Discussion in 'Canon EOS' started by dogbert, Nov 16, 2010.
Just a little photonet humour to brighten you day.
The real question, Geoff, is how many frames per second you need in a new body in order to keep an eye on the status of the filter. This is what the new bodies' 1080 HD video is really for: real time filter status monitoring, and recording all of the events that might happen on, or near your Important German Filters.
Disclaimer: I actually like B+W filters. They're pretty much the only ones I'll buy.
Actually you only need to buy a lens hood... with the astonishing protection afforded by these two combined, a lens seems entirely unnecessary.
I just bought a 50mm f/1.8. Which country should I visit to take pictures with it?
"What lens should I get to protect it?"
A lens can not protect a filter. Only you can prevent filter failure. You have to keep the filter in it's case. I store most of mine in file storage boxes that are resistant to fire and flood. My classic filters are in Safety Deposit boxes.
I am glad I could be of some assistance.
Hilarious, you made me laugh out loud!
Just bought a Sandisk Extreme Pro 64GB CF card. What camera body should I store it in?
I bought a lens cleaning kit today bo no lens to use it on.
is there a 3rd party hood for this filter? the branded one seems to be very expensive...
hehe, at wirst I was like 'gosh, no way', and then my faith in humanity was temporarily restored =)
Thanks for that I needed it!
Well, let's not put the cart before the horse. Spend some time shooting with just the filter, then you should know what lens to get to protect it.
You need a Canon 50mm f1.2L to protect that filter! I wouldn't waste a second getting one.
And for God's sake, DO NOT buy a 3rd party lens to protect that filter. They just don't offer the same protection as a Canon L. Also, the Canon L lenses (most) will help keep weather off of that filter!
THis made my morning, thanks!
I would recommend a Hoya UV filter to protect your B+W filter.
Whatever it is, it must be a prime. You obviously can't get the image quality that this filter is capable of if you put it on a zoom.
No, no, no! Let your filter go unprotected. You would not want to put other pieces of glass behind such a good piece of glass. It could only degrade image quality.
It depends, what type of shooting will you be doing? I believe the safest would be total darkness, and by that you need a lens cap, any lens sporting 77mm, and the rear cap for that lens. Now your filter will not see the light of day, and remain somewhat safe.
No lens needed, just use a pinhole body cap, and glue your new filter on the front of it!
why would you put a lens on that expensive filter? It's only gonna degrade the image quality.
In all seriousness, you really only need to protect your filter from etching produced when acids from the oils in your finger start attacking it. I don't know if they still carry it, but B&H used to sell a filter cleaning system called "SOS Pads", closely related to the PEC Pads (notice the use of "pads") used for digital sensor cleaning. A gentle scrub of the filter, once a month, with SOS Pads will ensure your photographs will have colors and lines you never imagined would be possible until now. Congratulations on your new acquisition!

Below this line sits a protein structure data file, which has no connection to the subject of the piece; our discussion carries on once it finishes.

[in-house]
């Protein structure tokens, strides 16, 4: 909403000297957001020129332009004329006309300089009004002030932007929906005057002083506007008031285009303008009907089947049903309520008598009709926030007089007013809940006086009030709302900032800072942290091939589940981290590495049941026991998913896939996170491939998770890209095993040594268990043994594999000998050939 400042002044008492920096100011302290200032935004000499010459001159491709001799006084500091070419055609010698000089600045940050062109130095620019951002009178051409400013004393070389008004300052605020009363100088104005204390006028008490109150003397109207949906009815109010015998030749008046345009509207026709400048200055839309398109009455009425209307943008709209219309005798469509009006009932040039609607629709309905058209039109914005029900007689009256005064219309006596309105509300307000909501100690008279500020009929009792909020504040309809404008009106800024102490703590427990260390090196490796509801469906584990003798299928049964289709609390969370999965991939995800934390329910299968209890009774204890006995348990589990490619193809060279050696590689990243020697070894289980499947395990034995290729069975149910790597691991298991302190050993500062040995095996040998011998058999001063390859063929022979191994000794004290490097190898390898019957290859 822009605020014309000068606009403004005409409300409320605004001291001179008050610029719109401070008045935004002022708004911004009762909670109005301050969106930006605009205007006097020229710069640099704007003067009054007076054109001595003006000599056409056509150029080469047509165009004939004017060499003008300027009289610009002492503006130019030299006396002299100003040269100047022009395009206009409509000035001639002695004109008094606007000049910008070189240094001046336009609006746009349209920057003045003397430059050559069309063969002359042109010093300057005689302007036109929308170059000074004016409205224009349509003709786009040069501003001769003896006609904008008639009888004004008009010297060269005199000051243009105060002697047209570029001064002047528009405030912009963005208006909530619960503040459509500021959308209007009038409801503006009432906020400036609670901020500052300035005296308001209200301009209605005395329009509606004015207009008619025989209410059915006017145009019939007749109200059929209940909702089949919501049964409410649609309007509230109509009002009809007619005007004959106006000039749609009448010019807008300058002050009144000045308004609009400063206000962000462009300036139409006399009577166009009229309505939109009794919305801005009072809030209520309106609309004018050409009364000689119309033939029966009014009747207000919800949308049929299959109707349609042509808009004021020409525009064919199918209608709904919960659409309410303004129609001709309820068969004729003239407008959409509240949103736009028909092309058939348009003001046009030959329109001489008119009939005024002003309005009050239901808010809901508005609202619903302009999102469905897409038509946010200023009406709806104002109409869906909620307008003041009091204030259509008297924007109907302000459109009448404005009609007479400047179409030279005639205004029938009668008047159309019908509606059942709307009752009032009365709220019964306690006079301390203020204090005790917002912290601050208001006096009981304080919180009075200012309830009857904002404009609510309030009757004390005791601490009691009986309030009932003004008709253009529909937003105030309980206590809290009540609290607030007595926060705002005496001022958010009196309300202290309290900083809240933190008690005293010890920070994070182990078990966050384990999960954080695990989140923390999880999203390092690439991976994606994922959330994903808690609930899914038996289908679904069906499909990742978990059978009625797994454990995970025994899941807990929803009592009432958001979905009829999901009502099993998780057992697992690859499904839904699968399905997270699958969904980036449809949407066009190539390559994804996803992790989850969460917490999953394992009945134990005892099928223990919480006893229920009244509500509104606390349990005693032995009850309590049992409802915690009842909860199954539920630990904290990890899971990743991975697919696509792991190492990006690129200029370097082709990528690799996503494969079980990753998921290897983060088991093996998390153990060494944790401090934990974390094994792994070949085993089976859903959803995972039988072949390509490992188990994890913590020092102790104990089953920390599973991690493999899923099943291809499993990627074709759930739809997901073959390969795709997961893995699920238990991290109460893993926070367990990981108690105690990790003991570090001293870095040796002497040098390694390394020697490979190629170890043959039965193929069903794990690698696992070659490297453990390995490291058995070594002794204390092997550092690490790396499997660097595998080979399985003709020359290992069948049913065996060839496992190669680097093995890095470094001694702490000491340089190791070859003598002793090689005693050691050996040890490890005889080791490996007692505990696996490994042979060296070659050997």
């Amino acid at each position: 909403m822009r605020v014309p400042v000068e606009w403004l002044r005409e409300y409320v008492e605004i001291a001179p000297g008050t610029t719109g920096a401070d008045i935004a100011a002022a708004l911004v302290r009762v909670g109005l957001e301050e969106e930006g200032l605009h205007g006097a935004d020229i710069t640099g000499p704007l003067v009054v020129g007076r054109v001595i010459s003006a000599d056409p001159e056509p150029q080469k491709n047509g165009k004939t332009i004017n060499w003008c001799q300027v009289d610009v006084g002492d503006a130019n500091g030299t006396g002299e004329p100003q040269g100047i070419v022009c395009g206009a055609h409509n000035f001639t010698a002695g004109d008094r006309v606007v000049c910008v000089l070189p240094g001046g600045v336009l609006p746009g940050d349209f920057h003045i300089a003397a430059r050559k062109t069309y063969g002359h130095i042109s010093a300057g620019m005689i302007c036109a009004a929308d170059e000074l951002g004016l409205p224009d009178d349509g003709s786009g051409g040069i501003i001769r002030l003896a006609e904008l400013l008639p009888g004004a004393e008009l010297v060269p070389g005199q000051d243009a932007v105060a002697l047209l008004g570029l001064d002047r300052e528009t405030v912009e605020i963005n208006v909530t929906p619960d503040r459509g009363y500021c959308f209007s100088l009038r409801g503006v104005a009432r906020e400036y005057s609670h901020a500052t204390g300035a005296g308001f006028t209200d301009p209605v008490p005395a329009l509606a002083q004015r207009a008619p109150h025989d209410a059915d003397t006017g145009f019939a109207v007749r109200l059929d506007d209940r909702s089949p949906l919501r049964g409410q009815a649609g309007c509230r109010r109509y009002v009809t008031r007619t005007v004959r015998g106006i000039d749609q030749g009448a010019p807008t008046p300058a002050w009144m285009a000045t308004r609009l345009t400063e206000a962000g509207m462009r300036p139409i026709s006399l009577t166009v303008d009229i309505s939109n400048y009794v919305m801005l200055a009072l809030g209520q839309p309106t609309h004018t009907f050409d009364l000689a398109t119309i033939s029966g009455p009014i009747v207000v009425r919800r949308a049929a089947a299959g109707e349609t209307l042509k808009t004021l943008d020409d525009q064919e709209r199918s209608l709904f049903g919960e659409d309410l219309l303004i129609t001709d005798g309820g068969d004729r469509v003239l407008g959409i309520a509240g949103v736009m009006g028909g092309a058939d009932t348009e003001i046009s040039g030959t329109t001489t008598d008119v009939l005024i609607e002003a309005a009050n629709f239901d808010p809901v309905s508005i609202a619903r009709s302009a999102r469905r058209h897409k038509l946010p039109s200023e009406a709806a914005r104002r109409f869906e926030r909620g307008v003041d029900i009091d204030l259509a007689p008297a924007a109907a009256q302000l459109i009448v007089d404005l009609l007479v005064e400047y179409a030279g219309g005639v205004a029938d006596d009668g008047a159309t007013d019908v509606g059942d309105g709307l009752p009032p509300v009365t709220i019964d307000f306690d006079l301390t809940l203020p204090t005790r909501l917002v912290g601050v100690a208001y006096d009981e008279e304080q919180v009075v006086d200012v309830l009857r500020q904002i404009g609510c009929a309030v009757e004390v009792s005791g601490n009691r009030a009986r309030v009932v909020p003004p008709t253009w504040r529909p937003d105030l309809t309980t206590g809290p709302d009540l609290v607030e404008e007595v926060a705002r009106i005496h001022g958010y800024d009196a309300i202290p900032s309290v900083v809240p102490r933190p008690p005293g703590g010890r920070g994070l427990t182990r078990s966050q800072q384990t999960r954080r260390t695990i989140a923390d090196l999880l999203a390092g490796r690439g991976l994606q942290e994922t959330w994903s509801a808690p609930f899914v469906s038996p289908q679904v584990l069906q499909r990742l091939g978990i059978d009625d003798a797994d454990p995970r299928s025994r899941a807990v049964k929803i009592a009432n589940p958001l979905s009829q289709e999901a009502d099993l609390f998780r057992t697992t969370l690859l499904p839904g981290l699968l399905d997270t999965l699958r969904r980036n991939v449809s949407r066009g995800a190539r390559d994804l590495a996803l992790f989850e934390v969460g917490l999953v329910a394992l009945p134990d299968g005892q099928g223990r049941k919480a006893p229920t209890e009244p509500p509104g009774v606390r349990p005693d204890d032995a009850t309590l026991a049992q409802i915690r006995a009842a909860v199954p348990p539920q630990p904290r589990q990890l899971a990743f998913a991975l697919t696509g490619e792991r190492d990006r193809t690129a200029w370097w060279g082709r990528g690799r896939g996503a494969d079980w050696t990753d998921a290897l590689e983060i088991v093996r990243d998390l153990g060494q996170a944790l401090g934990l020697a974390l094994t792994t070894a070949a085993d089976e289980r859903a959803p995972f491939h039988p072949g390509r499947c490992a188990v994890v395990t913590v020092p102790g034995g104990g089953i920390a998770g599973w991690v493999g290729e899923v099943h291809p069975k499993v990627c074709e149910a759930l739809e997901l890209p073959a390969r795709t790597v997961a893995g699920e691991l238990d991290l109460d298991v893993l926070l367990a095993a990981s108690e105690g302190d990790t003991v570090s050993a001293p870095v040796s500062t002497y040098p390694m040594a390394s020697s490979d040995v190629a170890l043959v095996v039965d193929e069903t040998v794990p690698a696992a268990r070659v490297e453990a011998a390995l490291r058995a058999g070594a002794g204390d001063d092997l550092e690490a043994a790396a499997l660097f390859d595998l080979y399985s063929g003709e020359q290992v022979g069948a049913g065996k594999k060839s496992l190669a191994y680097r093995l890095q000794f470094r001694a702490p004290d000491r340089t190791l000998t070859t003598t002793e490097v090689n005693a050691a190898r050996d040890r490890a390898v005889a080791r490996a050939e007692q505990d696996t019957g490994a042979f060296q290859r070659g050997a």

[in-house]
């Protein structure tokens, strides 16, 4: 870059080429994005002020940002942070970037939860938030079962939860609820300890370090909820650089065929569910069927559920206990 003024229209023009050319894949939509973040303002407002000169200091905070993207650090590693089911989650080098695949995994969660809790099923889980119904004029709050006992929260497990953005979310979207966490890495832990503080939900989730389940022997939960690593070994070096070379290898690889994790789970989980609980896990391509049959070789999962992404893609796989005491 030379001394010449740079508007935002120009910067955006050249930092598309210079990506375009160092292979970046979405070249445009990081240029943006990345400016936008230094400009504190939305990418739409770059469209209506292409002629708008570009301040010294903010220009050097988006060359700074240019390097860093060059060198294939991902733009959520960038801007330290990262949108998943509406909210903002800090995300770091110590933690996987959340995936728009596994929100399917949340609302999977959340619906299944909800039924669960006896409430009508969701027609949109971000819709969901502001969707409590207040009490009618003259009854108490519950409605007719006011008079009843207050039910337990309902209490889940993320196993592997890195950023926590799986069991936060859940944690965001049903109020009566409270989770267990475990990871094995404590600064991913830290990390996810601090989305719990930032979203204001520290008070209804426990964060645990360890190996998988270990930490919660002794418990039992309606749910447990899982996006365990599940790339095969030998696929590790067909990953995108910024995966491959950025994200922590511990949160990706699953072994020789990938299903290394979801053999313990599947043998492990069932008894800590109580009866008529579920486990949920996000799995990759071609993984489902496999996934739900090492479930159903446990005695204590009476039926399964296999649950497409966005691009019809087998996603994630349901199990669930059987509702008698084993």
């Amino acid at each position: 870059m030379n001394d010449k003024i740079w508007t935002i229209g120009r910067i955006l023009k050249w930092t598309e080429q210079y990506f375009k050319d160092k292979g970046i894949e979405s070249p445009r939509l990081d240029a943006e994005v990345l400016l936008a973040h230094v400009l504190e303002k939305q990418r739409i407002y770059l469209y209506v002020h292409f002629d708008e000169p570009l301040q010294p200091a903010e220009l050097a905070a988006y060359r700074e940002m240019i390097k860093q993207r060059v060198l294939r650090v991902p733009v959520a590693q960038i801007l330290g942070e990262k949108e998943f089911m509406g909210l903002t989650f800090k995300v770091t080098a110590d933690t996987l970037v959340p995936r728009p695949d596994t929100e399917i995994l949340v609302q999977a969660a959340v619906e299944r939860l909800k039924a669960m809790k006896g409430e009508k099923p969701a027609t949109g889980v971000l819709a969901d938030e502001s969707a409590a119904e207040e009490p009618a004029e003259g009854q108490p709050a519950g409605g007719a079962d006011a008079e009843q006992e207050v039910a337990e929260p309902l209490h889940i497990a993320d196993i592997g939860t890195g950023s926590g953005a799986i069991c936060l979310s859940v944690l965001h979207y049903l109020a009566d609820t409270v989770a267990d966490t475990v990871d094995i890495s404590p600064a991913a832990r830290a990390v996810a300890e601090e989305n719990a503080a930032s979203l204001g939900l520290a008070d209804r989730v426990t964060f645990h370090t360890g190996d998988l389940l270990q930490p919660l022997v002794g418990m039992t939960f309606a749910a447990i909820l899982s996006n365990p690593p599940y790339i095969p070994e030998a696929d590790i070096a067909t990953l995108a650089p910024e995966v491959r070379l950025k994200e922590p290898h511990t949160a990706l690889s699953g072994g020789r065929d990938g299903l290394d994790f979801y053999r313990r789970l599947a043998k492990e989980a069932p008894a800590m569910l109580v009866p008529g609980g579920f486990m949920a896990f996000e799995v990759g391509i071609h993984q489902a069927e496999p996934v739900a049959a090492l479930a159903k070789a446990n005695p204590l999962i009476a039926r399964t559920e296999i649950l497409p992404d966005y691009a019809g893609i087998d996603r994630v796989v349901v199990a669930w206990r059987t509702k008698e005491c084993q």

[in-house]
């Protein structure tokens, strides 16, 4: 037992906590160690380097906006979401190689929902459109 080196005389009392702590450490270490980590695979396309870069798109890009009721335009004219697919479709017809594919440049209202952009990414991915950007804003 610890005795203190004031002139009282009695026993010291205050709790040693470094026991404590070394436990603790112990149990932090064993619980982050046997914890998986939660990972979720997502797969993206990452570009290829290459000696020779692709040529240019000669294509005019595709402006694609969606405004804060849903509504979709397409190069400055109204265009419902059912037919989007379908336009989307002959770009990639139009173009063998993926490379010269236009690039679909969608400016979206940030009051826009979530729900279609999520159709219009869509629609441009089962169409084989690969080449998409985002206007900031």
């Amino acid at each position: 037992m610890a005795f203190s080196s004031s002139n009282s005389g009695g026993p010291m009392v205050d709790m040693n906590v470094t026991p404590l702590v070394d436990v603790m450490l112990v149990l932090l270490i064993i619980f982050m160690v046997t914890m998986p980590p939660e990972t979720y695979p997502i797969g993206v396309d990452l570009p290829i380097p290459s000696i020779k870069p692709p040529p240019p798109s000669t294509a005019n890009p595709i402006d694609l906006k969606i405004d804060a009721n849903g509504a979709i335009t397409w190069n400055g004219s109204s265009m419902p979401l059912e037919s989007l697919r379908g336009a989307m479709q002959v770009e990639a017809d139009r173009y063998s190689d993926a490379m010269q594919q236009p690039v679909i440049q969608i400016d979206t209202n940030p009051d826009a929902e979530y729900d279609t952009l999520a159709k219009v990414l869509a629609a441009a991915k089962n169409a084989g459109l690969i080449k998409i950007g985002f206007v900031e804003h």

Just a cheap filter on each side, those will protect the B+W from the lens and the lens cap.
I'd suggest using a set of aluminum filter stack caps...I get a set with every filter purchased.
Apparently, you need a 77mm focal length lens.
This is a silly question (obviously you are a newb (or experientially challenged as we are allowed to say)). If you have
bought an Ultra Violet filter then self evidently you need an Ultra Violet lens. Now, did you buy the 'crop factor' filter or the
'full frame' filter (I won't bore you with war stories about my 'large format' one - this is not a p'ing contest after all.). If you
bought the crop filter then it's not really 'Ultra Violet' but rather a 'little bit more than purple' filter and for this the cheap
'shocking holga purple' would be a good choice for someone such as yourself. Of course I haven't asked you what is your
preferred filtering use? Frisbee or pizza? I will leave that to others but if you look on sites such as photozone.de you will
see lots of lovely graphs and colours that maybe you can use to get some polarization if you haven't got any CDs. One
other thing, you have absolutely picked the best, high quality filter for macro work - if you hold it about 8 inches above
your macro subject in the direction of the sun then you will get some great high temperature laser frying shots.
Good luck with it - happy filtering.
Geoff - any lens you buy to protect the filter will only degrade image quality. You should shoot with the filter protected only by a filter hood.
It would seem that you are getting a lot of advice from people who have never actually used a 77mm filter here.
Firstly you should protect this with a lens with a 49mm filter thread and adaptor. This will ensure that you only use the center "sweet spot" of the filter and avoid the soft corners and vigneting that such a wide filter can cause.
Secondly given that this is a UV filter I would recommend that you use an appropriate make of lens such as Sunagor or even Hazelblad to make the most of it.
A hood is good protection but unless you happen to live in Chicago where are you going to find one with enough time on his hands to do the job properly.
Lastly never try to clean filters with a cloth, you will never get the little holes clean that way so how will the light get through? Either a stiff brush or a jetwash should do the job.
Good luck and feel free to ask me if you need any other advice.
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